3) Shipping costs. I can, without a doubt, assure you that this is one of online customers least favorite things to encounter. I ran a catalog business for 10 years, and after trying numerous offers to entice customers, the #1 overwhelming winner in comparison tests was 'Free Shipping'. Even when the "% Off" offer was actually saving them MORE money, they chose free shipping. Arrange your pricing and back-end shipping so that you can ease this burden to the consumer. Give options that allow the consumer to upgrade shipping if needed, but in general, make it a non-issue.

4) Wine & Food pairings. Let's face it, most of the wine bought is usually going to end up around some sort of food or occasion. The vast majority of sites totally drop the ball, miss the boat, are lazy, or whatever, in taking this approach. If I run across a wine that intrigues me (i.e. you've done a good job in perking my interests up (see #2 above)), you can seal the deal much quicker if you include what this wine would be ideally paired with, food-wise. I guarantee that if I am planning a big party or dinner and looking for that "perfect pairing", and I run across a wine that meets my food criteria, I am far more likely to give it a try.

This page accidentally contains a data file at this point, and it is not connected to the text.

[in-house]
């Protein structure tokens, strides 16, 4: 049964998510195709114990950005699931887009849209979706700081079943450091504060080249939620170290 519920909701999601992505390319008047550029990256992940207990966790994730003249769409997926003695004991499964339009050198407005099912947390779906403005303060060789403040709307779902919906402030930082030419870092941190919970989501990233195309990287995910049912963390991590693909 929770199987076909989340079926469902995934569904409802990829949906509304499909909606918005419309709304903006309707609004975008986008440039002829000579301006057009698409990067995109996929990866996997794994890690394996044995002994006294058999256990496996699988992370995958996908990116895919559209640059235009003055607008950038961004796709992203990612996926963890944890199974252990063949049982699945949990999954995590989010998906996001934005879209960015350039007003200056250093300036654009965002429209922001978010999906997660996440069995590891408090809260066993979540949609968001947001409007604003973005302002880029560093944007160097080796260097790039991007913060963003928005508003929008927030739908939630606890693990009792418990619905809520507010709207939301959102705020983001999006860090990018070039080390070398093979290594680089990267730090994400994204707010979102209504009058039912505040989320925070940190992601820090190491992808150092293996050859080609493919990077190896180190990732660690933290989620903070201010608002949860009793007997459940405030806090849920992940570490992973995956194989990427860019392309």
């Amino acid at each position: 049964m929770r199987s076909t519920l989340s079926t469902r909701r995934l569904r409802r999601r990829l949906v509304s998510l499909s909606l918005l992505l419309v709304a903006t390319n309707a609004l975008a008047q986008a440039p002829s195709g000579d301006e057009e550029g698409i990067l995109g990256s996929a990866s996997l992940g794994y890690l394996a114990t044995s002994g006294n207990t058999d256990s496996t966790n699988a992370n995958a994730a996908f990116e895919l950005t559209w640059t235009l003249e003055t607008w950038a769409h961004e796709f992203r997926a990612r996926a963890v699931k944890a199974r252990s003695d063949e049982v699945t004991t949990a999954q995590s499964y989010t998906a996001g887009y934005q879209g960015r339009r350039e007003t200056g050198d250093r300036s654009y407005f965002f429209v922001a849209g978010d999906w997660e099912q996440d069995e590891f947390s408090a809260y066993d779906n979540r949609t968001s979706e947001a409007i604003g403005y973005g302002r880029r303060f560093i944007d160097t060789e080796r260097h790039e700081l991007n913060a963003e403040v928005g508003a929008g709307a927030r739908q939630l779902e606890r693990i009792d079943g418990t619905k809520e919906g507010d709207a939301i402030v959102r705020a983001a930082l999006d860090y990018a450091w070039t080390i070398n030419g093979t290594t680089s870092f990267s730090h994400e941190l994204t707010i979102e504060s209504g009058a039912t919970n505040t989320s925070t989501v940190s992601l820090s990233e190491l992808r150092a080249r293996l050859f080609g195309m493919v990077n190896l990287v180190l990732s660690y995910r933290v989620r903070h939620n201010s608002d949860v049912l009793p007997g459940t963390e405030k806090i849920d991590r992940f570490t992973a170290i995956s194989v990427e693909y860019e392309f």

5) Wine bundles/packages. People like easy decisions. When you can bundle things as a package that is perceived as a great value, you get their attention. You can also offer various things to appeal to a variety of occasions or tastes. Bundle things by a party occasion, a food occasion, seasonal option, varietals, countries/regions, 'sampler' packages, price, etc. The options are numerous and people just like things that have been well thought out for them.

6) Educate. I know this might come as a shock, but not everyone knows what a Bordeaux blend, Rhone style, Meritage, or Sauternes is. Most probably do not know that Pinot Noir is Burgundy's grape or that Burgundy even makes white wine! The reality is, 90% of the potential market stays with the mainstream varietals - Chardonnay, Cabernet, Merlot, Pinot Noir (only because of the movie Sideways), and Shiraz (pfoooey, Yellowtail) - without venturing to some of the lesser known great wines (and values). There are very easy ways to educate (without confusing) the customer that there are some great wines to try outside their comfort zone. People in general want to learn about wines they're buying/trying, and with the vast amount of info online that is available for this, I am amazed more do not do a better job informing customers more.